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dc.contributor.authorMiland, Åshild Odden
dc.contributor.authorWeerd, Louis de
dc.contributor.authorWeum, Sven
dc.contributor.authorMercer, James
dc.date.accessioned2017-03-22T12:10:24Z
dc.date.available2017-03-22T12:10:24Z
dc.date.issued2008-10
dc.description.abstractThis experimental study compared the direct technique indocyanine green fluorescence angiography (ICG-FA) and the indirect technique dynamic infrared thermography (DIRT) for visualising skin perfusion. Eight isolated human transverse abdominal skin flaps, obtained from female patients undergoing abdominoplasty, were used. A total of 19 selected vessels were individually perfused. Warm and cold perfusate was used for visualising skin perfusion with DIRT. Both techniques were tested for repeatability, making up a total of 34 perfusions. Qualitative analysis of the rate and pattern of perfusion visualised by both techniques was carried out. The extent of the perfused area indicated by the indirect DIRT technique corresponded well with the perfused area indicated by the direct ICG-FA technique. The appearance of distinct hot spots in the IR images provided additional information on the distribution of perforating vessels. It is concluded that in experimental situations the non-invasive DIRT technique is a good alternative to the invasive ICG-FA technique for visualising skin perfusion.en_US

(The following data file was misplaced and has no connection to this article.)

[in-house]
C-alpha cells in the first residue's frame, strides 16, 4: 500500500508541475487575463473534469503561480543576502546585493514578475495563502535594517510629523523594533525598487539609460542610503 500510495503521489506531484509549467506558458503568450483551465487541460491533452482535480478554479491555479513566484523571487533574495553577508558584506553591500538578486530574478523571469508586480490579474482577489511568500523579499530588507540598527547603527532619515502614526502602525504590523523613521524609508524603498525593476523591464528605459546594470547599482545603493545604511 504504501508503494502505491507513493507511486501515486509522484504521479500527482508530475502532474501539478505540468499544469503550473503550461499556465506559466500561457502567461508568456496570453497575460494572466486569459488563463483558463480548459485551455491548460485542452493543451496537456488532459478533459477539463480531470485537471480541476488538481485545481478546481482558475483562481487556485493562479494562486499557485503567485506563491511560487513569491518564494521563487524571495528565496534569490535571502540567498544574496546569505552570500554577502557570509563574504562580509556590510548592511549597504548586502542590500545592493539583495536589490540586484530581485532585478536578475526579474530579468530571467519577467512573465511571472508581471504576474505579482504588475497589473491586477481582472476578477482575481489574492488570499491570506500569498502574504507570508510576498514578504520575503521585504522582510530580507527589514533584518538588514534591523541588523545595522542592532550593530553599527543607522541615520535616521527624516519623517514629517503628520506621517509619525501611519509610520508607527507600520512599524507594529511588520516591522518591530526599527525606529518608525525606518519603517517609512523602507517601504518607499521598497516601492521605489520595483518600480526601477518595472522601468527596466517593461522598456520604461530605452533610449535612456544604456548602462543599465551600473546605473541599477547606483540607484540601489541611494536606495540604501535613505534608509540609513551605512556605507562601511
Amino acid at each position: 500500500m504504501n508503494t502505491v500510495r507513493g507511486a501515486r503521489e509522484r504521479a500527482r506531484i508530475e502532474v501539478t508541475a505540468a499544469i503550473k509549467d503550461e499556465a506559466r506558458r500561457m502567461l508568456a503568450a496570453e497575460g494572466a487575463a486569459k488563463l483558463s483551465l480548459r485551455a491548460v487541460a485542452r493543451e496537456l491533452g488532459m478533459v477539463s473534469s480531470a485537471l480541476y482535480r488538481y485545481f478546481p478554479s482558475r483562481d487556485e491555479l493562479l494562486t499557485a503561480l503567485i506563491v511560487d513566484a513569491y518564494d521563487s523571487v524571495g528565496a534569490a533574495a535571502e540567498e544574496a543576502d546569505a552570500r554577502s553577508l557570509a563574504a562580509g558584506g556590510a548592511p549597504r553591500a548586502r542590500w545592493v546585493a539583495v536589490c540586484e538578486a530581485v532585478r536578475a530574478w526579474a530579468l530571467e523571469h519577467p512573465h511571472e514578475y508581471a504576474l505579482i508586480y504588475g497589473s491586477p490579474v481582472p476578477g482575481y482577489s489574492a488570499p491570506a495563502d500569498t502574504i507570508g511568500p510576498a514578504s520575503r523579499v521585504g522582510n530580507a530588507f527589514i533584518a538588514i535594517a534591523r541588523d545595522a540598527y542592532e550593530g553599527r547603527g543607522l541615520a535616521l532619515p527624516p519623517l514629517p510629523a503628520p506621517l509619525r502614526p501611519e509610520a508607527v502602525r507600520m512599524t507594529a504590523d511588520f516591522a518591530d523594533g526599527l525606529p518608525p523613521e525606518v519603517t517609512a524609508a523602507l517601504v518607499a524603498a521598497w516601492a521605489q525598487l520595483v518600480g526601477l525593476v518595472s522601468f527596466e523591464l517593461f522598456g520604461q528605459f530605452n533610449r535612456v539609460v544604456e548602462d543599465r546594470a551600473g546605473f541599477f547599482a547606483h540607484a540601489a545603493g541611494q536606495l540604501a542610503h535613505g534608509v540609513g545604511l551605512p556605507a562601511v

dc.descriptionLink to publishers version: 10.1007/s00238-008-0280-9en_US
dc.identifier.citationMiland ÅO, Weerd L, Weum S, Mercer J. Visualising vascular perfusion in isolated human abdominal flaps using dynamic infrared thermography (DIRT) and indocyanine green fluorescence video angiography (ICG-FA). European journal of plastic surgery. 2009;31(5):235-242en_US
dc.identifier.cristinIDFRIDAID 953198
dc.identifier.issn0930-343X
dc.identifier.issn1435-0130
dc.identifier.urihttps://hdl.handle.net/10037/10830
dc.language.isoengen_US
dc.relation.journalEuropean journal of plastic surgery
dc.rights.accessRightsopenAccessen_US
dc.subjectVDP::Medisinske Fag: 700en_US
dc.titleVisualising vascular perfusion in isolated human abdominal flaps using dynamic infrared thermography (DIRT) and indocyanine green fluorescence video angiography (ICG-FA)en_US
dc.typePeer revieweden_US


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